I have access to "rise" and "set" times for astronomical objects, and want to determine the corresponding times of culmination. Is there a reliable and accurate way to do this? It isn't clear to me from the sources of the data I have whether the times I have are for the geometric centers of the objects, or take into account refraction, or the angular extents of the objects, so I'm hoping there is an approach that is insensitive to these factors. In particular, I'm interested in transit times for the Sun.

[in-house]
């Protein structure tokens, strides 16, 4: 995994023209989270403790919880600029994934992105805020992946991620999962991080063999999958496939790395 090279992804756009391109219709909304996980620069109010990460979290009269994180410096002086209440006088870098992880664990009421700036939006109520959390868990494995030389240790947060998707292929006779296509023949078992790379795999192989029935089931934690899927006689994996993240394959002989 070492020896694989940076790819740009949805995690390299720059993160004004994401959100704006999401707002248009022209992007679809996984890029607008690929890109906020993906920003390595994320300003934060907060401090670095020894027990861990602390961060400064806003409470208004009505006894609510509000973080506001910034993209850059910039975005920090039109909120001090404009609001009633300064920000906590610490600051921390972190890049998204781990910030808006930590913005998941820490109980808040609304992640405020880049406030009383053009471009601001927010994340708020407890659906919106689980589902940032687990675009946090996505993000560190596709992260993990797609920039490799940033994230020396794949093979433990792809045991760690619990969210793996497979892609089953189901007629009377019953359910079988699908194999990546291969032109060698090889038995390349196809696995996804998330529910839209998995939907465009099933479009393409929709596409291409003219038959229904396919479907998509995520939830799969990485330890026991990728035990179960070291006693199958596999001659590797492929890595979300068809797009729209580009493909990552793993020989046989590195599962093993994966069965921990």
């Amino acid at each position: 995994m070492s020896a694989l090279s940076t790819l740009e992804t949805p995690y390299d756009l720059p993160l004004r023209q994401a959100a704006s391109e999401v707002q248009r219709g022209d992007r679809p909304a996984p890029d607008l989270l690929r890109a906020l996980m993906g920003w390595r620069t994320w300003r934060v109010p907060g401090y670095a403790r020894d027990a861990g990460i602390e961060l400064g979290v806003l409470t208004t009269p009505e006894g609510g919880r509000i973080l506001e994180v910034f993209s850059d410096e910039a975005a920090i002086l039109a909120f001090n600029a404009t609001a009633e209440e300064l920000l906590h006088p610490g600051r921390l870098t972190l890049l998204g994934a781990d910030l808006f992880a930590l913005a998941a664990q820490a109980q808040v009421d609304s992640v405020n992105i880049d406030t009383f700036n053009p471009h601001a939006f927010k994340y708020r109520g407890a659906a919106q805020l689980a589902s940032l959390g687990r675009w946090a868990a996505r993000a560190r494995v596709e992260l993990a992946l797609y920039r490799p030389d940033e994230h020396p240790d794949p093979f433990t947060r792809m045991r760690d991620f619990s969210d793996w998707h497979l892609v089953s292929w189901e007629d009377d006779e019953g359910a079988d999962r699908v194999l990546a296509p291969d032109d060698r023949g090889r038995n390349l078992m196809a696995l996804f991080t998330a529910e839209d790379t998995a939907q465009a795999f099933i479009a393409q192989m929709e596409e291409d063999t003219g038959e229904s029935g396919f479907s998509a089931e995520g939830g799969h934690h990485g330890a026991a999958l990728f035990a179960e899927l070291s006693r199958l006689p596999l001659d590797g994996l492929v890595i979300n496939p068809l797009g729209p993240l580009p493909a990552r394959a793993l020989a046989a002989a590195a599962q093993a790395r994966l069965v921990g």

To a very good approximation, the transit time can be estimated as the arithmetic mean of the rise and set times. However, this will not work accurately for rapidly moving objects (e.g. Moon). I followed the link in your question not realizing it was in the Mathematica forum and I'm not familiar with how Mathematica computes these times. However, I am willing to bet that atmospheric refraction is accounted for in the traditional way, that is by adding 34 arc minutes to the object's altitude as rise/set. Refraction acts to increase an object's altitude, but the effect is zero at the zenith. Anyway, if refraction is accounted for, the rise/set times should be for either the center of the object's disk or the upper limb of the object's disk. There are two conventions used here. In the U.S. all sunrise/sunset/moonrise/moonset times are for upper limb of Sun's/Moon's disk. However, most European almanacs tabulate these times for the center of Sun's/Moon's disk. All other celestial objects are too small to show a naked eye disk, so the rise/set times refer to the disk's center.